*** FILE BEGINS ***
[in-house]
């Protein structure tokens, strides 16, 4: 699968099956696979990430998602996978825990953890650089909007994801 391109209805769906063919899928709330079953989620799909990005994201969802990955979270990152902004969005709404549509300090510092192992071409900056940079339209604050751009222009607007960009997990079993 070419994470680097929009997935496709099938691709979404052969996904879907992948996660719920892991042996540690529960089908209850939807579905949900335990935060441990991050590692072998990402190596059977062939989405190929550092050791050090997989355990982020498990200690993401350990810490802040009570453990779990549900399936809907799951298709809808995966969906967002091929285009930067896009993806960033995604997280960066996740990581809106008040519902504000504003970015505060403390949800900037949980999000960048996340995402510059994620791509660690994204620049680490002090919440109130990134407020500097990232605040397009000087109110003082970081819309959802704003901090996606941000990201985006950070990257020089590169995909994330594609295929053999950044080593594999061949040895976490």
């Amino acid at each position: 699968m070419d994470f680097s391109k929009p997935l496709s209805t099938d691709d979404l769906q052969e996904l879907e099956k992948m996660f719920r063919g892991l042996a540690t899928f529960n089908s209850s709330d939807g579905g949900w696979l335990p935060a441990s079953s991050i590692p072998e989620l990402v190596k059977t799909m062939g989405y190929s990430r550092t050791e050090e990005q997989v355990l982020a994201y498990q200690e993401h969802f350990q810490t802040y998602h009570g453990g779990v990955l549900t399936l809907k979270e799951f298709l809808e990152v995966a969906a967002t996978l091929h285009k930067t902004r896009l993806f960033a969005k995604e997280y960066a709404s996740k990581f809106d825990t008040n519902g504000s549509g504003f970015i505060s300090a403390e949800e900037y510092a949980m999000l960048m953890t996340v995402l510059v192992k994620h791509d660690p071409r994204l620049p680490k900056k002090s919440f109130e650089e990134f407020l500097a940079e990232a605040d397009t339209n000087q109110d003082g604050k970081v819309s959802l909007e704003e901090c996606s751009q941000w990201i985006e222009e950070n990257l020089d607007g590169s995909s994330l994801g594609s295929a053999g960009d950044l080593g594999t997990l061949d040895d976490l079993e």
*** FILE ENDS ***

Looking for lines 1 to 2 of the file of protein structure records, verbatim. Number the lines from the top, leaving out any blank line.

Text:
[in-house]
């Protein structure tokens, strides 16, 4: 699968099956696979990430998602996978825990953890650089909007994801 391109209805769906063919899928709330079953989620799909990005994201969802990955979270990152902004969005709404549509300090510092192992071409900056940079339209604050751009222009607007960009997990079993 070419994470680097929009997935496709099938691709979404052969996904879907992948996660719920892991042996540690529960089908209850939807579905949900335990935060441990991050590692072998990402190596059977062939989405190929550092050791050090997989355990982020498990200690993401350990810490802040009570453990779990549900399936809907799951298709809808995966969906967002091929285009930067896009993806960033995604997280960066996740990581809106008040519902504000504003970015505060403390949800900037949980999000960048996340995402510059994620791509660690994204620049680490002090919440109130990134407020500097990232605040397009000087109110003082970081819309959802704003901090996606941000990201985006950070990257020089590169995909994330594609295929053999950044080593594999061949040895976490």